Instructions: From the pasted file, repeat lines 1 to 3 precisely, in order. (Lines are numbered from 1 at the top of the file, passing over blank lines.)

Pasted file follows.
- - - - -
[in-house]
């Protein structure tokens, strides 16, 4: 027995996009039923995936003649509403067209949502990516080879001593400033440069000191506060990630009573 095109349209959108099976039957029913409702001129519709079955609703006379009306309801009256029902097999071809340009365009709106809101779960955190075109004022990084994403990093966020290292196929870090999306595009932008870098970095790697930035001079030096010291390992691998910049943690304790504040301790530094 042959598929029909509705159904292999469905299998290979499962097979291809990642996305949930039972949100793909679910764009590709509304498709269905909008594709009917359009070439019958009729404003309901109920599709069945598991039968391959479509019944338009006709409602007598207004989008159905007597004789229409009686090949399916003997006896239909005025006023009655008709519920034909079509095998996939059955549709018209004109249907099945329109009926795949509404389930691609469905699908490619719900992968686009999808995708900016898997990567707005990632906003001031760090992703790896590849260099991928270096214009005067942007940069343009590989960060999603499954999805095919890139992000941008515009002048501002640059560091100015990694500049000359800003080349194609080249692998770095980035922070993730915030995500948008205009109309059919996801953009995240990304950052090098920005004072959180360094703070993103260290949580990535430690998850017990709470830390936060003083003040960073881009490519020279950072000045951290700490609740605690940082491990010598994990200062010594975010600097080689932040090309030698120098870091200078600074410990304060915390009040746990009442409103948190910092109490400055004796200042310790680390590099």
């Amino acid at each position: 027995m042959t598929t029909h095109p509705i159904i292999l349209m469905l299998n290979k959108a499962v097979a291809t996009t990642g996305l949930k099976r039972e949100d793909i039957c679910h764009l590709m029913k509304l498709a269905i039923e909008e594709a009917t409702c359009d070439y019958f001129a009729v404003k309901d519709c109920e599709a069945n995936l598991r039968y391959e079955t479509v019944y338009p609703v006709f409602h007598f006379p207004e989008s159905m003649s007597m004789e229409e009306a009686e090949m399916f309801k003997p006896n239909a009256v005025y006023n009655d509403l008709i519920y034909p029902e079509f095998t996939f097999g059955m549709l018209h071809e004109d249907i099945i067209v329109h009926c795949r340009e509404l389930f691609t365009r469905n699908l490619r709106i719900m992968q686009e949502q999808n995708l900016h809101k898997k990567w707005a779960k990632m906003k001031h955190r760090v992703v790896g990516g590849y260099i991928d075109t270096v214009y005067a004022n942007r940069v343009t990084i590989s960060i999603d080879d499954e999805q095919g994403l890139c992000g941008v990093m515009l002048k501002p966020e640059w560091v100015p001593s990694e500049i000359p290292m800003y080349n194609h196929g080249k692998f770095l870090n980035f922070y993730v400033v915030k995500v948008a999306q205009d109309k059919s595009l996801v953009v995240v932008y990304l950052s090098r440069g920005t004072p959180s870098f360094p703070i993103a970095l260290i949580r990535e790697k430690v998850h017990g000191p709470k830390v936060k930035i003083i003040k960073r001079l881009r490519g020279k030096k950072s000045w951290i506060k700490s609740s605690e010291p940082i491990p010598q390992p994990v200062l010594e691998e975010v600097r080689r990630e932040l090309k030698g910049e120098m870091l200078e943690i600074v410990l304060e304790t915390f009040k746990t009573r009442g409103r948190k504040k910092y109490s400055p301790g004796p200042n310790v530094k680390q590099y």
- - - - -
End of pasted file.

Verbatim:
[in-house]
């Protein structure tokens, strides 16, 4: 027995996009039923995936003649509403067209949502990516080879001593400033440069000191506060990630009573 095109349209959108099976039957029913409702001129519709079955609703006379009306309801009256029902097999071809340009365009709106809101779960955190075109004022990084994403990093966020290292196929870090999306595009932008870098970095790697930035001079030096010291390992691998910049943690304790504040301790530094 042959598929029909509705159904292999469905299998290979499962097979291809990642996305949930039972949100793909679910764009590709509304498709269905909008594709009917359009070439019958009729404003309901109920599709069945598991039968391959479509019944338009006709409602007598207004989008159905007597004789229409009686090949399916003997006896239909005025006023009655008709519920034909079509095998996939059955549709018209004109249907099945329109009926795949509404389930691609469905699908490619719900992968686009999808995708900016898997990567707005990632906003001031760090992703790896590849260099991928270096214009005067942007940069343009590989960060999603499954999805095919890139992000941008515009002048501002640059560091100015990694500049000359800003080349194609080249692998770095980035922070993730915030995500948008205009109309059919996801953009995240990304950052090098920005004072959180360094703070993103260290949580990535430690998850017990709470830390936060003083003040960073881009490519020279950072000045951290700490609740605690940082491990010598994990200062010594975010600097080689932040090309030698120098870091200078600074410990304060915390009040746990009442409103948190910092109490400055004796200042310790680390590099």
């Amino acid at each position: 027995m042959t598929t029909h095109p509705i159904i292999l349209m469905l299998n290979k959108a499962v097979a291809t996009t990642g996305l949930k099976r039972e949100d793909i039957c679910h764009l590709m029913k509304l498709a269905i039923e909008e594709a009917t409702c359009d070439y019958f001129a009729v404003k309901d519709c109920e599709a069945n995936l598991r039968y391959e079955t479509v019944y338009p609703v006709f409602h007598f006379p207004e989008s159905m003649s007597m004789e229409e009306a009686e090949m399916f309801k003997p006896n239909a009256v005025y006023n009655d509403l008709i519920y034909p029902e079509f095998t996939f097999g059955m549709l018209h071809e004109d249907i099945i067209v329109h009926c795949r340009e509404l389930f691609t365009r469905n699908l490619r709106i719900m992968q686009e949502q999808n995708l900016h809101k898997k990567w707005a779960k990632m906003k001031h955190r760090v992703v790896g990516g590849y260099i991928d075109t270096v214009y005067a004022n942007r940069v343009t990084i590989s960060i999603d080879d499954e999805q095919g994403l890139c992000g941008v990093m515009l002048k501002p966020e640059w560091v100015p001593s990694e500049i000359p290292m800003y080349n194609h196929g080249k692998f770095l870090n980035f922070y993730v400033v915030k995500v948008a999306q205009d109309k059919s595009l996801v953009v995240v932008y990304l950052s090098r440069g920005t004072p959180s870098f360094p703070i993103a970095l260290i949580r990535e790697k430690v998850h017990g000191p709470k830390v936060k930035i003083i003040k960073r001079l881009r490519g020279k030096k950072s000045w951290i506060k700490s609740s605690e010291p940082i491990p010598q390992p994990v200062l010594e691998e975010v600097r080689r990630e932040l090309k030698g910049e120098m870091l200078e943690i600074v410990l304060e304790t915390f009040k746990t009573r009442g409103r948190k504040k910092y109490s400055p301790g004796p200042n310790v530094k680390q590099y």